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Does anyone know if they survived this?
originally posted by: Raxoxane
Not trying to mean,but there Is a differnce between bravery and foolishness-bravery imo would be if you rushed in to try and rescue someone from,say,an attack by a rabid dog,or a house on fire.No one's life depends on whether someone films some pyroclastic flow,just saying,you know? And to put yourself in harm's way for something inconsequential is more foolhardy than brave,imo. reply to: PlanetXisHERE
A pyroclastic flow (also known scientifically as a pyroclastic density current) is a fast-moving current of hot gas and rock (collectively known as tephra), which reaches speeds moving away from a volcano of up to 700 km/h (450 mph). The gas can reach temperatures of about 1,000 °C (1,830 °F). Pyroclastic flows normally hug the ground and travel downhill, or spread laterally under gravity. Their speed depends upon the density of the current, the volcanic output rate, and the gradient of the slope. They are a common and devastating result of certain explosive volcanic eruptions.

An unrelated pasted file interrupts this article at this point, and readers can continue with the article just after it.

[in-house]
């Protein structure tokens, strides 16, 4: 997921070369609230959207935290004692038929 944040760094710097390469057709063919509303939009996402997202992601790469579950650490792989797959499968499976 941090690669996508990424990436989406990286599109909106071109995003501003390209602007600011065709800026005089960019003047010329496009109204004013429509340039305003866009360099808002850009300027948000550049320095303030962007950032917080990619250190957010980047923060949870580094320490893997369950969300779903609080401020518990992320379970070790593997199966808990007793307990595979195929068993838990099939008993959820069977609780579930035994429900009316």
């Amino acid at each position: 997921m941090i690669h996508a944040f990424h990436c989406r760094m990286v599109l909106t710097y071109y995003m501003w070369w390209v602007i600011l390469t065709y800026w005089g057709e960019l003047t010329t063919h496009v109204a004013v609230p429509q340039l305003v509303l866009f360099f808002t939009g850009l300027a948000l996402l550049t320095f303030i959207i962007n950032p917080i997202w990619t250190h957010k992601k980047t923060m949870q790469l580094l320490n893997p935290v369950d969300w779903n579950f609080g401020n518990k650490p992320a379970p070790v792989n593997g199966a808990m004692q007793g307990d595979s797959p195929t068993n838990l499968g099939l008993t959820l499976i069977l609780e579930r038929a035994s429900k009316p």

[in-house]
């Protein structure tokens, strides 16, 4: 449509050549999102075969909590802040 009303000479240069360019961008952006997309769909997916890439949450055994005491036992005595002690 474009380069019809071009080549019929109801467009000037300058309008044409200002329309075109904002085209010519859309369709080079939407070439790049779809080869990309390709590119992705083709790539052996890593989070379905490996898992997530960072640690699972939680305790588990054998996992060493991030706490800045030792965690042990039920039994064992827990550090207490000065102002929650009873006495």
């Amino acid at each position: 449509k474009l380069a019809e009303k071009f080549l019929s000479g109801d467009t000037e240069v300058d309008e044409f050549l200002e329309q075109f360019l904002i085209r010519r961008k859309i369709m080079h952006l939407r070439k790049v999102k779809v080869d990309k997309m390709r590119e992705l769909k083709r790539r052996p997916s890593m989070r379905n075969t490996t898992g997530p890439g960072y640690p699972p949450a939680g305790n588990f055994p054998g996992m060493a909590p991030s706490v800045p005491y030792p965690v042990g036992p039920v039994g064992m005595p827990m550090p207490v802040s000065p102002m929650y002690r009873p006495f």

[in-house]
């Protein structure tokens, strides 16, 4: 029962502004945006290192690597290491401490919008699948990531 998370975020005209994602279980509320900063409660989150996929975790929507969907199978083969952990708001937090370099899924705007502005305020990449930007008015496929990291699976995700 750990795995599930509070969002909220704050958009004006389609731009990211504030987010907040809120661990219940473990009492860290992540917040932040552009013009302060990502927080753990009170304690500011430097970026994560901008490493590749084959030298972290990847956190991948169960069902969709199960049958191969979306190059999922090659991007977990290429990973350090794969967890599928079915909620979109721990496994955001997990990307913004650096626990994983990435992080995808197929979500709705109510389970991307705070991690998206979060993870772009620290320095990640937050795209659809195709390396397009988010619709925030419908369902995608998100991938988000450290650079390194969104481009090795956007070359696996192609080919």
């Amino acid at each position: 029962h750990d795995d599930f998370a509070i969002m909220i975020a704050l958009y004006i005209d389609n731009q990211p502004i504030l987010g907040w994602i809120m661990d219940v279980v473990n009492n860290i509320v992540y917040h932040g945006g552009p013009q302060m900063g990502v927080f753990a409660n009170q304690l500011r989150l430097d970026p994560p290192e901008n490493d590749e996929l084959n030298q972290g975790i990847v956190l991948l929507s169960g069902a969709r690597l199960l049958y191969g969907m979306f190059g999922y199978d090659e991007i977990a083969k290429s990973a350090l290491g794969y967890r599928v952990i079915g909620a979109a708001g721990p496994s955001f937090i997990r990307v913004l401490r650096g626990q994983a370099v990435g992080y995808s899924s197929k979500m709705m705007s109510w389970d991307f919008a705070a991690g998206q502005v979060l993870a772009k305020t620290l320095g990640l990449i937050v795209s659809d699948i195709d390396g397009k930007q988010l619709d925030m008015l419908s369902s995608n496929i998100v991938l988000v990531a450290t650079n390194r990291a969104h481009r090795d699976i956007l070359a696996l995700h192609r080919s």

Climbers film as they are covered by ash cloud on an erupting volcano Mount Ontake
A group of climbers filmed themselves running for their lives after being caught on a volcano when it unexpectedly erupted.
Several climbers were scaling Mount Ontake in Japan this morning when it suddenly erupted, injuring at least eight people and leaving another 250 stranded near the peak, Japan Times reports.
One group were filming as they tried to flee the approaching ash cloud before it engulfed them.
The hiker who posted the video said the team managed to find shelter in a nearby hut, and local officials report that no one was killed due to the eruption.
However several commenters have expressed fear that the thick cloud of hot ash could do serious damage to hikers’ lungs.
Huichi Mukai, who runs a mountain lodge near the summit of Mount Ontake, said: ‘There was a thunderlike noise and the sky became dark because of the smoke.
‘There is now 15cm of ash on the ground.’
Mount Ontake, which sits in the centre of the Japanese islands, roughly 200km West of Tokyo, experienced its last major eruption in 1979 and is Japan’s second largest volcano.
originally posted by: PlanetXisHERE
a reply to: Thebel
Isn't a pyroclastic flow any kind of eruption coming from the volcano that doesn't travel upwards? I thought that was the distinction, ash/cinder clouds travel vertically, pyroclastic flows travel close to the ground; not trying to argue, just learn the terminology.